Hurricane Michael made landfall near Mexico Beach, FL on the Panhandle on October 10, 2018. It was the strongest hurricane to hit the U.S. in over 25 years, and the first Category 5 storm since Hurricane Andrew in 1995. The storm underwent rapid intensification in the Gulf of Mexico, growing from a tropical storm on October 6th to a CAT 5 by landfall.
A post storm analysis shows Michael made landfall with winds of 160 mph, giving it the CAT 5 status. Hurricane Ian in 2022 had sustained winds of 155 mph, just shy of the 157+ mph wind threshold. Michael was only the fourth Category 5 hurricane to hit the U.S., after Andrew ('92), Camille ('69) and the Labor Day Hurricane ('35). Michael was also the strongest hurricane to hit the Florida panhandle on record.
Widespread damage was seen at Tyndall AFB, Mexico Beach and Panama City, FL with many homes completely wiped away by the storm. Our field meteorologist Brett Adair was on the ground in Port St. Joe, FL during the worst of the surge and had to abandon his vehicle for higher ground.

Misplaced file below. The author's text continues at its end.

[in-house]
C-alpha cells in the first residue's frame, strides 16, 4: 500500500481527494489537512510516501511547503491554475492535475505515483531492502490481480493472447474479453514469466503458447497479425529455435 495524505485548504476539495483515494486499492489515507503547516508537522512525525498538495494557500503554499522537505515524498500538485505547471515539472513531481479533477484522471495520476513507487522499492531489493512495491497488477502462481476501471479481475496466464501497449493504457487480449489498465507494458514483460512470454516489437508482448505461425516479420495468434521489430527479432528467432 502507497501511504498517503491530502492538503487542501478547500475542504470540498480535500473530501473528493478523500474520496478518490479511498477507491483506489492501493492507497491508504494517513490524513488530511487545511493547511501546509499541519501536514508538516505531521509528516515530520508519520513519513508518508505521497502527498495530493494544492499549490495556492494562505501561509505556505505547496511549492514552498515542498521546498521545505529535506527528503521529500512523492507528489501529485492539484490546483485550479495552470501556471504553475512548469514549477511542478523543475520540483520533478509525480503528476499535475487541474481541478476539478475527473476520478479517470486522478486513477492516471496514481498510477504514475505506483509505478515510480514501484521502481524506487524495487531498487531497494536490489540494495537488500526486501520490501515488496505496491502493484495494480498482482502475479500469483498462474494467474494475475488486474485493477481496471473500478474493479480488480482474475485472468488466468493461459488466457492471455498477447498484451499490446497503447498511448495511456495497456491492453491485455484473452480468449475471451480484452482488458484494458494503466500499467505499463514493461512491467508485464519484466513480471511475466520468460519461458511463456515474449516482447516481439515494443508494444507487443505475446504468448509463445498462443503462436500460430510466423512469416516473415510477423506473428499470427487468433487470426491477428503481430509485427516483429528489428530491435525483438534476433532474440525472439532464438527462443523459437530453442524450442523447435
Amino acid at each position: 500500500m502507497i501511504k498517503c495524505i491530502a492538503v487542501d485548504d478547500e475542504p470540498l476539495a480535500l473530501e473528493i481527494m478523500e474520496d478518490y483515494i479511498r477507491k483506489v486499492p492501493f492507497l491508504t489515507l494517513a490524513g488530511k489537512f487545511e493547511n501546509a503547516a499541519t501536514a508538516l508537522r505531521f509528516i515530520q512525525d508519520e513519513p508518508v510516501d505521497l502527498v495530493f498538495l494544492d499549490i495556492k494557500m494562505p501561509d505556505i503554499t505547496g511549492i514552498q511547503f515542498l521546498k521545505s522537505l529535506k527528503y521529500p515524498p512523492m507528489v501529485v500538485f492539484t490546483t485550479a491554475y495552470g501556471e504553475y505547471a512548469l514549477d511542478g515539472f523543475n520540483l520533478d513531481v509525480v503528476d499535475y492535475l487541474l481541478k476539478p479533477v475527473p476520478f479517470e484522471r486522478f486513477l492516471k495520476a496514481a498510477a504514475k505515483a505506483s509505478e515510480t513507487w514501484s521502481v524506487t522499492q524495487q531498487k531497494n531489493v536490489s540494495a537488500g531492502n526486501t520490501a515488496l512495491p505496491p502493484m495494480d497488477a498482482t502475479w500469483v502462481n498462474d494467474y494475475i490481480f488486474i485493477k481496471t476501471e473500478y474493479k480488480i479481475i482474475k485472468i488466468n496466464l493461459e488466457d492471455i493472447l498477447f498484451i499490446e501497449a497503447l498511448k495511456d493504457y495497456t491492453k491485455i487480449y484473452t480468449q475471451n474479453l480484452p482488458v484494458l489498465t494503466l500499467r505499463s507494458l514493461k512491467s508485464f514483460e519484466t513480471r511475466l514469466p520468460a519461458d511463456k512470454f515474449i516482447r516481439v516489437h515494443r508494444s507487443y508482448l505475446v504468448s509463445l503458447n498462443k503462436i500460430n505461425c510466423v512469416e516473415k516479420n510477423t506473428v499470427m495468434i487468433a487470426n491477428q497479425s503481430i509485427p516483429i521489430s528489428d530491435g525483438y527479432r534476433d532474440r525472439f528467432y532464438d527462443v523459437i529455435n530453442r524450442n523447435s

During the storm, winds were estimated sustained at 155mph, which is a high end CAT 4 event. Post storm analysis of aircraft wind, surface wind, pressure and satellite data not available in real time showed the slightly stronger winds in the core of the storm at the time of landfall. It is not uncommon for post-storm analysis to show slightly more intense wind speeds than were reported in real time of the storm. Just last year in 2022, post storm analysis showed Hurricane Ian was a CAT 5 just ahead of landfall in SW Florida.
According to NOAA, "Category 5 winds were likely experienced over a very small area at and near the coast ... devastating winds and storm surge and was directly responsible for 16 deaths and about $25 billion in damage in the United States."